Midrash


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Midrash

(mĭd`räsh) [Heb.,=to examine, to investigate], verse by verse interpretation of Hebrew Scriptures, consisting of homily and exegesis, by Jewish teachers since about 400 B.C. Distinction is made between Midrash halakahhalakah
or halacha
[Heb.,=law], in Judaism, the body of law regulating all aspects of life, including religious ritual, familial and personal status, civil relations, criminal law, and relations with non-Jews.
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, dealing with the legal portions of Scripture, and Midrash haggada, dealing with biblical lore. Midrashic exposition of both kinds appears throughout the TalmudTalmud
[Aramaic from Heb.,=learning], in Judaism, vast compilation of the Oral Law with rabbinical elucidations, elaborations, and commentaries, in contradistinction to the Scriptures or Written Laws. The Talmud is the accepted authority for Orthodox Jews everywhere.
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. Individual midrashic commentaries were composed by rabbis after the 2d cent. A.D. up to the Middle Ages, and they were mostly of an aggadic nature, following the order of the scriptural text. Important among them are the Midrash Rabbah, a collection of commentaries on the Torah and the Five Scrolls (the Song of Songs, Esther, Ruth, Lamentations, Ecclesiastes), and the Pesikta Midrashim, concerning the festivals. This body of rabbinic literature contains the earliest speculative thought in the Jewish tradition.

Bibliography

See H. L. Strack, Introduction to the Talmud and Midrash (1931, repr. 1969); L. Ginzberg, Legends of the Bible (1956); N. N. Glatzer, Hammer on the Rock (1962).

References in periodicals archive ?
(7) The filmmakers were aware of that confrontation, as Handel said: "We set out very purposefully to upset expectations and change expectations people had about this story." (8) The general disgruntlement of both viewers and critics might derive from three very different kinds of unfamiliarity with midrash tradition: the first is unawareness of the many midrashic details in the film's narrative; the second is misunderstanding of the creative midrashic style adopted by the filmmakers, in line with this tradition, and thirdly the midrashic mode of interpretational openness, which transcend the literal biblical text.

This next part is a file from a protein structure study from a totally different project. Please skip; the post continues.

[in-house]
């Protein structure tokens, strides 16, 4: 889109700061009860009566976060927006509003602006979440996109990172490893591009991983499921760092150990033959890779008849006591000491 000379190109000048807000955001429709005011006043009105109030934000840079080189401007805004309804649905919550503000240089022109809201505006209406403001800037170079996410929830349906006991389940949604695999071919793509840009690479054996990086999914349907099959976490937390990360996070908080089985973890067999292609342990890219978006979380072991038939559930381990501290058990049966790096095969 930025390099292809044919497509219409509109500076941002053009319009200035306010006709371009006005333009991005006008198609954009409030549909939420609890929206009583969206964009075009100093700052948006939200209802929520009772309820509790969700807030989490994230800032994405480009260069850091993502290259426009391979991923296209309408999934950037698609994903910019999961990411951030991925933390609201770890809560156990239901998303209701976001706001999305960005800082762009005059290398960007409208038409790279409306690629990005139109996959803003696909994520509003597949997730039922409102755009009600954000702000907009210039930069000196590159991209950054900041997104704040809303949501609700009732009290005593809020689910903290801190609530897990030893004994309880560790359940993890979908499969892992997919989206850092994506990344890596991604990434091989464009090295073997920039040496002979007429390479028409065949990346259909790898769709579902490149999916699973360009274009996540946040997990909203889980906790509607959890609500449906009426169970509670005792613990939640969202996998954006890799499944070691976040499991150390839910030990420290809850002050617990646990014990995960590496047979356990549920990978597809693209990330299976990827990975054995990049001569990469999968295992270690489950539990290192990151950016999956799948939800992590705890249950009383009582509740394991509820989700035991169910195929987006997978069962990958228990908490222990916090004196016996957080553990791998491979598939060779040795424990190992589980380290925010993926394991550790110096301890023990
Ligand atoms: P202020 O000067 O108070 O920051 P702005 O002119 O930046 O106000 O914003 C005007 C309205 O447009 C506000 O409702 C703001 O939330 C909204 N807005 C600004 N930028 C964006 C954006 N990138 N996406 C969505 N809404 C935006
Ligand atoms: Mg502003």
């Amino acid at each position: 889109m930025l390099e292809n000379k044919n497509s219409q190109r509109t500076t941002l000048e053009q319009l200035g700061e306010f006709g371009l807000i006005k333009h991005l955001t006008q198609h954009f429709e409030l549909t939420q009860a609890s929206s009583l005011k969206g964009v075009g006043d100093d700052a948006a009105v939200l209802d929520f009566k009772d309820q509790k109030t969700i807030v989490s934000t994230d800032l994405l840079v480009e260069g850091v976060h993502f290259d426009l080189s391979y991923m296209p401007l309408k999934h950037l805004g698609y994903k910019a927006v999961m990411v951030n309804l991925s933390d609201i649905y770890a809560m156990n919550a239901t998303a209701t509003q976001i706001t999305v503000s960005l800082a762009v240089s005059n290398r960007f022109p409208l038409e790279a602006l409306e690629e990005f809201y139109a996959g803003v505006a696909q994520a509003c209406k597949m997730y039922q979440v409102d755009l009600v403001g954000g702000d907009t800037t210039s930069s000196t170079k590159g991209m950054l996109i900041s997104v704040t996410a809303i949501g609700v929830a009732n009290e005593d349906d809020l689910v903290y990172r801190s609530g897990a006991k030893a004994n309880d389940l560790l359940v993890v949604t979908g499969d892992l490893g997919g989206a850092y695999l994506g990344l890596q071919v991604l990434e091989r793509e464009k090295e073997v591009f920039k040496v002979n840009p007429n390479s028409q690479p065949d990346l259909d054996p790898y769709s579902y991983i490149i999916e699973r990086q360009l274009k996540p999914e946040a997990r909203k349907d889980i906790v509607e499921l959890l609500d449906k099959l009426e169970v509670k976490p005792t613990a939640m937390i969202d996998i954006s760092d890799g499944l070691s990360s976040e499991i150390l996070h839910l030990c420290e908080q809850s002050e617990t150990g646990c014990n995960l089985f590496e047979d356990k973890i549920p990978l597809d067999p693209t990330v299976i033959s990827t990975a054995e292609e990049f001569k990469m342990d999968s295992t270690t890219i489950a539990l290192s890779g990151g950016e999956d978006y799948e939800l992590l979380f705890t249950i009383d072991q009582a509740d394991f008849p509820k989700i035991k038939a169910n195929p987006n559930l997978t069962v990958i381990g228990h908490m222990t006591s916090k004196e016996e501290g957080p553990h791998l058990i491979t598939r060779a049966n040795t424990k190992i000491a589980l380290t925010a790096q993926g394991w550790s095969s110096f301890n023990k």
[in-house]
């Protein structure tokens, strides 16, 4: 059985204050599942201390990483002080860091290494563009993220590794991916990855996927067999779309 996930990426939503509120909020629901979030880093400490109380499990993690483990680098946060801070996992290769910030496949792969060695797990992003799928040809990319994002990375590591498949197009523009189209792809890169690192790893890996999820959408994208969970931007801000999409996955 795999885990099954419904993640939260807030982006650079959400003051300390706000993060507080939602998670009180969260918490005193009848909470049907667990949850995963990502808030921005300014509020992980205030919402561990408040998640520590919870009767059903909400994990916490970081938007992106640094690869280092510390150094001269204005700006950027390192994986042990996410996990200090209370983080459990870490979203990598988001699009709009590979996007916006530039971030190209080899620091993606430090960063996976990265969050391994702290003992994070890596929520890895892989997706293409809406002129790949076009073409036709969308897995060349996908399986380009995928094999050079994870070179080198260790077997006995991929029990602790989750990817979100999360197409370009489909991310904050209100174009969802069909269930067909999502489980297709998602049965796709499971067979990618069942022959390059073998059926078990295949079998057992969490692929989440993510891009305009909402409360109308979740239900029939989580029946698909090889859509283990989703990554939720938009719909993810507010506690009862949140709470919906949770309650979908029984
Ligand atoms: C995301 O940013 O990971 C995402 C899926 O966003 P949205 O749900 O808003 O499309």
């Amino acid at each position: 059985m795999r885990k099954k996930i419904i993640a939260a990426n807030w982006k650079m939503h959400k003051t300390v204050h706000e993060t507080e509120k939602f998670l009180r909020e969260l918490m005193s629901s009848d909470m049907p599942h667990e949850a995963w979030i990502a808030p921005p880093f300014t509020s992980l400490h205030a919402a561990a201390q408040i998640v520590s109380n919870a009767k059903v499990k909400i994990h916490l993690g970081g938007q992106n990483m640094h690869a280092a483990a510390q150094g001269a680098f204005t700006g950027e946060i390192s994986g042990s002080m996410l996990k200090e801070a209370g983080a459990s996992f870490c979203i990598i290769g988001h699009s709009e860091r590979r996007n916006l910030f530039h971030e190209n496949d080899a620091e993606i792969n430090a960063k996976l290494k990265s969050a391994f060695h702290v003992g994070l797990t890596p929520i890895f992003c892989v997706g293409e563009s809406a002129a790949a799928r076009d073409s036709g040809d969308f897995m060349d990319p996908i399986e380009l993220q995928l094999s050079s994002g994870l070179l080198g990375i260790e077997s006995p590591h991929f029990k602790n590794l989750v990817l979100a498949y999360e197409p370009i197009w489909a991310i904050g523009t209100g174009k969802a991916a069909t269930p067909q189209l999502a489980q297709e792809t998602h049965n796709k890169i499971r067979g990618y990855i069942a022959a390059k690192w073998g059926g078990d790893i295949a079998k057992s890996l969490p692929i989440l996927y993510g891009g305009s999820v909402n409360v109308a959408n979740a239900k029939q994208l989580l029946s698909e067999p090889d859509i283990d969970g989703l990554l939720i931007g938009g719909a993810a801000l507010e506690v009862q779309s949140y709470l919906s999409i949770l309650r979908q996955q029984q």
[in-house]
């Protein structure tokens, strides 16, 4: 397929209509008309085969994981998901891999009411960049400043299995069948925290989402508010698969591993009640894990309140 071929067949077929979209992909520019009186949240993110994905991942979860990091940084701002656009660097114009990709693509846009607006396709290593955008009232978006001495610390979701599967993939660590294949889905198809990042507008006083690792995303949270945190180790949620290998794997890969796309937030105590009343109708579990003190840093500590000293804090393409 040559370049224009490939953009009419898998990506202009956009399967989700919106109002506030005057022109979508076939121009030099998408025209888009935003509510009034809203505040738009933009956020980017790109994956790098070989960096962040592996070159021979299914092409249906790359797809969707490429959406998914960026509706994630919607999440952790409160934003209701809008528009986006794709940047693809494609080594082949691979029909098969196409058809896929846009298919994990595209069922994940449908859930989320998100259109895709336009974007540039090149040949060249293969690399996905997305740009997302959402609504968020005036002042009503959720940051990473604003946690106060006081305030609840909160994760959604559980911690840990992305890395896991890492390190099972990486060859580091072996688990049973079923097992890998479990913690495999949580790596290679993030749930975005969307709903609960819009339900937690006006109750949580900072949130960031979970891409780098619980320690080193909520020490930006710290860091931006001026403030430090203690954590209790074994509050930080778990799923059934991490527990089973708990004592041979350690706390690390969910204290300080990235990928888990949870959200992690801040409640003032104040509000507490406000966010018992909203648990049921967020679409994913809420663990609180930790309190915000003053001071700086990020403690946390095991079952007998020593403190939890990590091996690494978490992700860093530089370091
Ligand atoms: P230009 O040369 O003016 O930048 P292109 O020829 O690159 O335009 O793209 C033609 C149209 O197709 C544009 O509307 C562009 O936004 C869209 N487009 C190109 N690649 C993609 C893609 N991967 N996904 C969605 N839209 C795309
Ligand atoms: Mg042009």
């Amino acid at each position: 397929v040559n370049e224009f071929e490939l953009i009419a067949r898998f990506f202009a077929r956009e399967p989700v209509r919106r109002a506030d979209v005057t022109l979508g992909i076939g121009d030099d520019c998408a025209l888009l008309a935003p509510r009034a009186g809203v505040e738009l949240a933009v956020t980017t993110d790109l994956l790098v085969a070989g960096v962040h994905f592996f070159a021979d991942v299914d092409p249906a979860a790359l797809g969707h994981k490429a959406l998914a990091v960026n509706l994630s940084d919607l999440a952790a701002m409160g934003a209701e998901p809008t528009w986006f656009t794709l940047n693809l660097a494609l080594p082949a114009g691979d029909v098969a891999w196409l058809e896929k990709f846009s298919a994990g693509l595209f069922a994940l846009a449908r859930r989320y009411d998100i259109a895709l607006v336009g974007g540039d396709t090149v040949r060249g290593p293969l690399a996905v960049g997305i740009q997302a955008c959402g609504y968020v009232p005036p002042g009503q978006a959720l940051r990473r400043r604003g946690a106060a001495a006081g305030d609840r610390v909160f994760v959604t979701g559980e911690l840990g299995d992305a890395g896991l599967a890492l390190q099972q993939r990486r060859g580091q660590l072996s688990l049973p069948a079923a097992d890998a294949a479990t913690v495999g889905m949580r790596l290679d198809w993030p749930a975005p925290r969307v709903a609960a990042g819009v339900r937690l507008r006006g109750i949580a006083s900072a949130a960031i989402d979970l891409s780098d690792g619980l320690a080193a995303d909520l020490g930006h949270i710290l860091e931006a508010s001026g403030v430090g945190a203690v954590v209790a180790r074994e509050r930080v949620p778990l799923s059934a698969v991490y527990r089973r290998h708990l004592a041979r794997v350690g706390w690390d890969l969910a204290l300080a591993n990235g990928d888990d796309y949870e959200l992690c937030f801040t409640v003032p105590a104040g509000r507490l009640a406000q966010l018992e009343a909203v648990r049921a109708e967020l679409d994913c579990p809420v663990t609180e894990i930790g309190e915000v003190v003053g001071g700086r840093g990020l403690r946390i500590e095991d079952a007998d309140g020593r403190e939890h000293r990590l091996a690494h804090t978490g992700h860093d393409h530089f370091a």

Midrash sometimes sacrifices immediate narrative or legal context for the sake of structural context.
Where other scholars try to show midrash rather than tell it, or summarize midrash as a totality, Neusner in contrast permits the reader to get into the whole midrash genre; exegetical in the case of Genesis Rabbah, and homiletical in the case of Leviticus Rabbah.
But this argument flies in the face of another midrash, also quoted by Rashi--one so basic that any religious Jew should have learned it by third grade.
This second aspect of midrash describes the form of many of the texts of the Kabbalah, beginning with the Zohar.
In terms of methodology, we must identify three basic functional elements in order to understand our midrash: 1.1) the textual tradition that serves as its starting point, its source text; 1.2) its exegetical aims, its purpose (what is it trying to tell us about the biblical text or about another context?); and 1.3) pieces of information that serve to link the source text to the purpose of the midrash (such links usually take the form of distortions of the source text).
In Alfred Dreyfus: Man, Milieu, Mentality and Midrash, Simms draws from an impressive array of historical, philosophical, literary, scientific, archival, and religious tools to explicate Dreyfus's story, one he claims has been told in "thousands of books" (22, 36).
One of the interior design challenges was bringing natural light to the Beit Midrash study hall located on the lower level.
Lodahl's presentation of Jewish midrash and Christian theology illuminate his side-by-side readings of biblical and qur'anic quotations.
An example of an ethos that is critical of the kind of religious possessiveness that leads to intransience can be found in the abovementioned midrash. The initial religious desire to want the house of God to be located on our land, close to us and under our jurisdiction is easy to understand.
In this way, Twain, who Wright argues likely had some knowledge of rabbinic midrash, forces modern readers to confront the myriad questions arising from the terse biblical rendition of the story.
We begin by reviewing these references in light of the Haggadah's evolution and then turn to the Haggadah's midrash, "Not by an angel...." Reading this midrash against the backdrop of an ancient theological controversy--the "Two Powers in Heaven" heresy--and probing the likely sources of its language suggests that it argues against more than one supernatural participant in delivering the last plague and not against a human role in the Exodus.